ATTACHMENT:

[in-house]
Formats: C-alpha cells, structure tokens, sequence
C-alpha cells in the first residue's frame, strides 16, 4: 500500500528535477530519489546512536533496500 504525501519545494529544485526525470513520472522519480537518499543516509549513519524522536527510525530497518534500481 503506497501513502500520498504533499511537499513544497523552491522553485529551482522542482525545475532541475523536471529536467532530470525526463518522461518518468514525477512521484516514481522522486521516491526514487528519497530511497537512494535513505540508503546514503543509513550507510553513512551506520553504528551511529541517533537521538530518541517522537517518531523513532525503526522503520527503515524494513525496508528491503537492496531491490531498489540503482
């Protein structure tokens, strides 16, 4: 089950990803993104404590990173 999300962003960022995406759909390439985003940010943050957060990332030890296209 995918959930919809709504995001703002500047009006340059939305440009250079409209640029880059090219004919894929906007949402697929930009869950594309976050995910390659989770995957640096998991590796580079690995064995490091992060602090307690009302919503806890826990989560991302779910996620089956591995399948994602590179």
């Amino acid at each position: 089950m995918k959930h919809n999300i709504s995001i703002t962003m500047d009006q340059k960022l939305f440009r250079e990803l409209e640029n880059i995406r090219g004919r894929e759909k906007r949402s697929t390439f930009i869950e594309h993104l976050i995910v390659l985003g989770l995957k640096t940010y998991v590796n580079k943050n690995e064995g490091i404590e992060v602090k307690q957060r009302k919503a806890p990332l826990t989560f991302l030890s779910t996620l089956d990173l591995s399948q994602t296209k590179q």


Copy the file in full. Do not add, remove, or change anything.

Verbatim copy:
[in-house]
Formats: C-alpha cells, structure tokens, sequence
C-alpha cells in the first residue's frame, strides 16, 4: 500500500528535477530519489546512536533496500 504525501519545494529544485526525470513520472522519480537518499543516509549513519524522536527510525530497518534500481 503506497501513502500520498504533499511537499513544497523552491522553485529551482522542482525545475532541475523536471529536467532530470525526463518522461518518468514525477512521484516514481522522486521516491526514487528519497530511497537512494535513505540508503546514503543509513550507510553513512551506520553504528551511529541517533537521538530518541517522537517518531523513532525503526522503520527503515524494513525496508528491503537492496531491490531498489540503482
């Protein structure tokens, strides 16, 4: 089950990803993104404590990173 999300962003960022995406759909390439985003940010943050957060990332030890296209 995918959930919809709504995001703002500047009006340059939305440009250079409209640029880059090219004919894929906007949402697929930009869950594309976050995910390659989770995957640096998991590796580079690995064995490091992060602090307690009302919503806890826990989560991302779910996620089956591995399948994602590179």
């Amino acid at each position: 089950m995918k959930h919809n999300i709504s995001i703002t962003m500047d009006q340059k960022l939305f440009r250079e990803l409209e640029n880059i995406r090219g004919r894929e759909k906007r949402s697929t390439f930009i869950e594309h993104l976050i995910v390659l985003g989770l995957k640096t940010y998991v590796n580079k943050n690995e064995g490091i404590e992060v602090k307690q957060r009302k919503a806890p990332l826990t989560f991302l030890s779910t996620l089956d990173l591995s399948q994602t296209k590179q």